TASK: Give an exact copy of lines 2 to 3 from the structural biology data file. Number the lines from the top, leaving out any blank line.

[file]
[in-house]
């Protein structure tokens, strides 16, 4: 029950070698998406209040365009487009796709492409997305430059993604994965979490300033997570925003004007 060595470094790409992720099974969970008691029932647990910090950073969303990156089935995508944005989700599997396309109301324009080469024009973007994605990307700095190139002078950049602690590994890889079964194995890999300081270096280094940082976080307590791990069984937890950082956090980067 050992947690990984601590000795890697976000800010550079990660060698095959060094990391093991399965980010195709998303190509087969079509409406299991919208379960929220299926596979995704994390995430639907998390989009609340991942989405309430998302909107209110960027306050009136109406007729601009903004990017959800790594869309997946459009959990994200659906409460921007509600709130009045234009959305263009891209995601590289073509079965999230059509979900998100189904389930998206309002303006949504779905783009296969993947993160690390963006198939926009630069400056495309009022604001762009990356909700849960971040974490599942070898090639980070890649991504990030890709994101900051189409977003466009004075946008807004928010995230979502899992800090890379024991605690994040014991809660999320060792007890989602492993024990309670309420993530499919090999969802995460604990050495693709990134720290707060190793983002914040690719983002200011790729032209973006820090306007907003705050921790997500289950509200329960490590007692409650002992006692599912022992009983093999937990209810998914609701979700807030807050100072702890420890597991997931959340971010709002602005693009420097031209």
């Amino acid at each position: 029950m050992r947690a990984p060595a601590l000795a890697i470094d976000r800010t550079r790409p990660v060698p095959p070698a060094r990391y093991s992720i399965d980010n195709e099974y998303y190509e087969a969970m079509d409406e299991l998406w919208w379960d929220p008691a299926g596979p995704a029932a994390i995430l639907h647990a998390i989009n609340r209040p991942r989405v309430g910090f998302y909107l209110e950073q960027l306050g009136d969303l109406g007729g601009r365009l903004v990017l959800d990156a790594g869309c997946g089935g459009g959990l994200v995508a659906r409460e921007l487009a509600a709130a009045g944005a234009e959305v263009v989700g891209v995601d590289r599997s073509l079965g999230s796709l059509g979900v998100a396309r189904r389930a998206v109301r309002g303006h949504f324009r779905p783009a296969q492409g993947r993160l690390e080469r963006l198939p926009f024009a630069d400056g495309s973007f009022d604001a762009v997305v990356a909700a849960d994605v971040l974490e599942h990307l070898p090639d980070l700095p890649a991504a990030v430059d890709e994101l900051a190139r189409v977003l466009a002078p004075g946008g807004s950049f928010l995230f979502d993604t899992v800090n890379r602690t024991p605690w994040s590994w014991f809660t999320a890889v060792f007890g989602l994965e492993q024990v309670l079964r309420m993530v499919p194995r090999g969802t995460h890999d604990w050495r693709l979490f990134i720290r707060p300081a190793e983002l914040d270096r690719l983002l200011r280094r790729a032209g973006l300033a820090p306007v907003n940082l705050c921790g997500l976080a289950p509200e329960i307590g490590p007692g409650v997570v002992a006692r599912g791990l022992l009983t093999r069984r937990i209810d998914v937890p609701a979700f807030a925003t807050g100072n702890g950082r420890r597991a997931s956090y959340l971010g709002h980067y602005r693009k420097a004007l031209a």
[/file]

């Protein structure tokens, strides 16, 4: 029950070698998406209040365009487009796709492409997305430059993604994965979490300033997570925003004007 060595470094790409992720099974969970008691029932647990910090950073969303990156089935995508944005989700599997396309109301324009080469024009973007994605990307700095190139002078950049602690590994890889079964194995890999300081270096280094940082976080307590791990069984937890950082956090980067 050992947690990984601590000795890697976000800010550079990660060698095959060094990391093991399965980010195709998303190509087969079509409406299991919208379960929220299926596979995704994390995430639907998390989009609340991942989405309430998302909107209110960027306050009136109406007729601009903004990017959800790594869309997946459009959990994200659906409460921007509600709130009045234009959305263009891209995601590289073509079965999230059509979900998100189904389930998206309002303006949504779905783009296969993947993160690390963006198939926009630069400056495309009022604001762009990356909700849960971040974490599942070898090639980070890649991504990030890709994101900051189409977003466009004075946008807004928010995230979502899992800090890379024991605690994040014991809660999320060792007890989602492993024990309670309420993530499919090999969802995460604990050495693709990134720290707060190793983002914040690719983002200011790729032209973006820090306007907003705050921790997500289950509200329960490590007692409650002992006692599912022992009983093999937990209810998914609701979700807030807050100072702890420890597991997931959340971010709002602005693009420097031209």
């Amino acid at each position: 029950m050992r947690a990984p060595a601590l000795a890697i470094d976000r800010t550079r790409p990660v060698p095959p070698a060094r990391y093991s992720i399965d980010n195709e099974y998303y190509e087969a969970m079509d409406e299991l998406w919208w379960d929220p008691a299926g596979p995704a029932a994390i995430l639907h647990a998390i989009n609340r209040p991942r989405v309430g910090f998302y909107l209110e950073q960027l306050g009136d969303l109406g007729g601009r365009l903004v990017l959800d990156a790594g869309c997946g089935g459009g959990l994200v995508a659906r409460e921007l487009a509600a709130a009045g944005a234009e959305v263009v989700g891209v995601d590289r599997s073509l079965g999230s796709l059509g979900v998100a396309r189904r389930a998206v109301r309002g303006h949504f324009r779905p783009a296969q492409g993947r993160l690390e080469r963006l198939p926009f024009a630069d400056g495309s973007f009022d604001a762009v997305v990356a909700a849960d994605v971040l974490e599942h990307l070898p090639d980070l700095p890649a991504a990030v430059d890709e994101l900051a190139r189409v977003l466009a002078p004075g946008g807004s950049f928010l995230f979502d993604t899992v800090n890379r602690t024991p605690w994040s590994w014991f809660t999320a890889v060792f007890g989602l994965e492993q024990v309670l079964r309420m993530v499919p194995r090999g969802t995460h890999d604990w050495r693709l979490f990134i720290r707060p300081a190793e983002l914040d270096r690719l983002l200011r280094r790729a032209g973006l300033a820090p306007v907003n940082l705050c921790g997500l976080a289950p509200e329960i307590g490590p007692g409650v997570v002992a006692r599912g791990l022992l009983t093999r069984r937990i209810d998914v937890p609701a979700f807030a925003t807050g100072n702890g950082r420890r597991a997931s956090y959340l971010g709002h980067y602005r693009k420097a004007l031209a």